Post-autistic economics

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The post-autistic economics movement (French : autisme-économie) [1] or movement of students for the reform of economics teaching (French : mouvement des étudiants pour une réforme de l'enseignement de l'économie) [2] is a political movement which criticises neoclassical economics and advocates for pluralism in economics. The movement gained attention after an open letter signed by almost a thousand economics students at French universities and Grandes Écoles was published in Le Monde in 2000. [3]



The French term autisme has an older meaning and signifies "abnormal subjectivity, acceptance of fantasy rather than reality". However, post-autistic economists also "assert that neoclassical economics has the characteristics of an autistic child". [4]

The pejorative reference to the neurodevelopmental disorder autism is considered offensive by some economists. [5] Greg Mankiw said that "use of the term indicates a lack of empathy and understanding for those who live with actual, severe autism". [6]


The French minister of education appointed a panel headed by Jean-Paul Fitoussi to inquire into economics teaching. [7] In 2000, the panel called for limited reform. [8]

Articles associated with the movement were published in the Post-Autistic Economics Newsletter from September 2000. This electronic newsletter became the Post-Autistic Economics Review and, since 2008, has existed as the peer-reviewed journal Real-World Economics Review . [9]

Several responses to the French students' open letter were also published in Le Monde . A counter-petition signed by 15 French economists was published in October 2000. [10] Robert Solow adhered to the "main thesis" of the French students' petition, but criticised the "opaque and almost incomprehensible" debate that followed among academics. [11] Olivier Blanchard also published a response defending mainstream economics. [9] Other notable economists, such as Steve Keen and James K. Galbraith, wrote elsewhere in support of the French students. [12]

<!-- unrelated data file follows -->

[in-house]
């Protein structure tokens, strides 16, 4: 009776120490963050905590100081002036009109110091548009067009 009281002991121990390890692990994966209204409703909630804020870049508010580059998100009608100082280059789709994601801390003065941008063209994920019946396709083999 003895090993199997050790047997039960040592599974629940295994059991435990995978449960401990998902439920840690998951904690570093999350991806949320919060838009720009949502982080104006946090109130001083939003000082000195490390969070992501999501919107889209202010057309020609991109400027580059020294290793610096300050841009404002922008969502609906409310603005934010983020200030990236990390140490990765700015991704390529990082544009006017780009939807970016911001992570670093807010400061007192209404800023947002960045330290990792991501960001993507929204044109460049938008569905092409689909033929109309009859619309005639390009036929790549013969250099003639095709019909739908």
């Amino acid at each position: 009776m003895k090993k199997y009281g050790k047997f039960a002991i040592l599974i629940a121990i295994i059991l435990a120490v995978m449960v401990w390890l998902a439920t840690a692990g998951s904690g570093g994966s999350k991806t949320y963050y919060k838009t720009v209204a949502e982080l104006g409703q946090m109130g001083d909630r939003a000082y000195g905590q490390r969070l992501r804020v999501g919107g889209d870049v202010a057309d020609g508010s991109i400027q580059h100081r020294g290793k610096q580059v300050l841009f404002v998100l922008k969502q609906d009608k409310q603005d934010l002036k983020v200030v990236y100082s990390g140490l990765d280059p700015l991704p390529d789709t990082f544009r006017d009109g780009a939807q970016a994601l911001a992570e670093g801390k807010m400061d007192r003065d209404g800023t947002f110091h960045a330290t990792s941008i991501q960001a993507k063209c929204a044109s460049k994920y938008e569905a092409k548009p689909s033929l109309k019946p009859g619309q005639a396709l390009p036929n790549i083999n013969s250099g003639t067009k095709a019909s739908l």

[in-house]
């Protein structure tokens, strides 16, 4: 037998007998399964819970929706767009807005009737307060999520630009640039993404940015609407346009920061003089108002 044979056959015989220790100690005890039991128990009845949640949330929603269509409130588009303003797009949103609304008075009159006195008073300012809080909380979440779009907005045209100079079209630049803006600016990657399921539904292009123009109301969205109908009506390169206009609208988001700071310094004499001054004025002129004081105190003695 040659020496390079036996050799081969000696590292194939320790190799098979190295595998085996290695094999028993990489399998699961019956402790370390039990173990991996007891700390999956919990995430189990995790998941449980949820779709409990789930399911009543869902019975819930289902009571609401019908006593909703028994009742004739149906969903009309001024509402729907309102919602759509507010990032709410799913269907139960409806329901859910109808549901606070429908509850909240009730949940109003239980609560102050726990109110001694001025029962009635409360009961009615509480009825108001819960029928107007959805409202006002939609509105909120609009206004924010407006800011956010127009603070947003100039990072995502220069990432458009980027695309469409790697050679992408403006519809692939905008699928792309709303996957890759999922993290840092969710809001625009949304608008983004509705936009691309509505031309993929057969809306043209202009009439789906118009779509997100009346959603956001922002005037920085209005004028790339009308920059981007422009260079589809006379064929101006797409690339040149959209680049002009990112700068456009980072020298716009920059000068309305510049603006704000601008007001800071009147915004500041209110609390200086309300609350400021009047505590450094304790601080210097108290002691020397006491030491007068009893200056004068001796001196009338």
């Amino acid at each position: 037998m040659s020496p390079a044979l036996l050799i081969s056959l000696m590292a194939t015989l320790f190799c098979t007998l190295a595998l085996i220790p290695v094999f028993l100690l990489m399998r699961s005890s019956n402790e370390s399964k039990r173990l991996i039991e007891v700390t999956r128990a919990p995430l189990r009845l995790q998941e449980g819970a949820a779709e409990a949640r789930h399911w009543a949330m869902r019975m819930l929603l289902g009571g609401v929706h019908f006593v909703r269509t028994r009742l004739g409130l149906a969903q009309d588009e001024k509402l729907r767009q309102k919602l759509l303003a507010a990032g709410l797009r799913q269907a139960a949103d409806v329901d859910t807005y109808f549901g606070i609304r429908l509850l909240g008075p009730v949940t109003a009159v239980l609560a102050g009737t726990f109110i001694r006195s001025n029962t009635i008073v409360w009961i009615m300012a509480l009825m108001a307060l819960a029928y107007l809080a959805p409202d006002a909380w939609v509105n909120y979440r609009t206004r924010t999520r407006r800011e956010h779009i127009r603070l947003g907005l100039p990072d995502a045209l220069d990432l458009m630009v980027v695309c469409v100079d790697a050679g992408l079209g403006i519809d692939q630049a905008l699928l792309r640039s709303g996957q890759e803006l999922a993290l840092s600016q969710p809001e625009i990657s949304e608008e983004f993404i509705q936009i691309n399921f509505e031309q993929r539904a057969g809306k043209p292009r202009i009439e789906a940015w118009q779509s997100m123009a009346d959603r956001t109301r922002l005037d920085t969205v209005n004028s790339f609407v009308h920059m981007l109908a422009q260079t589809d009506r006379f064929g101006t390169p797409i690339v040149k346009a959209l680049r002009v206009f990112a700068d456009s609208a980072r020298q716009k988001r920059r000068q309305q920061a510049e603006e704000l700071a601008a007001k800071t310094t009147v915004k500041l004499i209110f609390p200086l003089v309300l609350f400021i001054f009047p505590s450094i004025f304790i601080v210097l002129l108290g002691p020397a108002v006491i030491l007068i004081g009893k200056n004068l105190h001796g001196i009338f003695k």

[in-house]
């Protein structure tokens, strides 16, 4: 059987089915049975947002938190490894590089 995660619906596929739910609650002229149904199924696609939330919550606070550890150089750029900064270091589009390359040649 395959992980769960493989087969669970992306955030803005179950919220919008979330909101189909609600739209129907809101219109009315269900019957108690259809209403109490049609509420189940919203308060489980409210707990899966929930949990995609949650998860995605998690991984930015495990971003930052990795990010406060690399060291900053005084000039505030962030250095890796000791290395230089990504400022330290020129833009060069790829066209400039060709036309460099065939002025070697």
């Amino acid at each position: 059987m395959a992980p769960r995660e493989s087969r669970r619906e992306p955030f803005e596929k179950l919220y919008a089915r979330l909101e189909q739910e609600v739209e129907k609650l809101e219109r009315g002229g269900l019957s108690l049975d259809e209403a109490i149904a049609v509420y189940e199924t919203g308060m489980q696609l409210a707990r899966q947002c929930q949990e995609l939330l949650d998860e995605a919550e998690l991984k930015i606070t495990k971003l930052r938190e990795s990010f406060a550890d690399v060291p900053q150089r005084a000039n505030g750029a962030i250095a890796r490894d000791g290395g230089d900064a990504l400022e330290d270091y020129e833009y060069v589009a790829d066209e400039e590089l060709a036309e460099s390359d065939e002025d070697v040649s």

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  1. Badiou, Alain (15 July 2009). "The post-autistic movement". Adbusters .
  2. "Le site du mouvement des étudiants pour une réforme de l'enseignement de l'économie" [The site of the movement of students for the reform of economics teaching] (in French). Retrieved 31 December 2016.
  3. "Lettre ouverte des étudiants en économie" [Open letter from students in economics]. Le Monde (in French). 17 June 2000. Retrieved 31 December 2016 via
  4. Alcorn, Stanley; Solarz, Ben (1 July 2006). "The Autistic Economist". post-autistic economics review (38). 2. Retrieved 31 December 2016.
  5. Kay, Neil (7 September 2008). "The Importance of Words". Letter to the editors of the post-autistic economics review .
  6. Mankiw, Greg (3 December 2007). "Autism and Economics" . Retrieved 31 December 2016.
  7. Monaghan, Peter (24 January 2003). "Taking on rational man: dissident economists fight for a niche in the discipline". The Chronicle of Higher Education . Retrieved 31 December 2016 via Iowa State University.
  8. Raveaud, Gilles (2000). "The Fitoussi Report" via
  9. 1 2 Fullbrook, Edward. "The post-autistic economics movement: a brief history" (PDF). Journal of Australian Political Economy (50): 14–23. Archived from the original (PDF) on 8 March 2016. Retrieved 31 December 2016 via Altruists International.
  10. "Contre-appel pour préserver la scientificité de l'économie" [Counter-appeal to preserve the scientificity of economics]. Le Monde (in French). 31 October 2000. Retrieved 31 December 2016 via
  11. Solow, Robert (3 January 2001). "L'économie entre empirisme et mathématisation" [Economics between empiricism and mathematization]. Le Monde (in French). Retrieved 31 December 2016 via
  12. Galbraith, James K. (January 2001). "A contribution on the state of economics in France and the world". In Fullbrook, Edward (ed.). The crisis in economics: the post-autistic economics movement: the first 600 days. p. 47. ISBN   0415308976 . Retrieved 31 December 2016 via Post-Autistic Economics Network.

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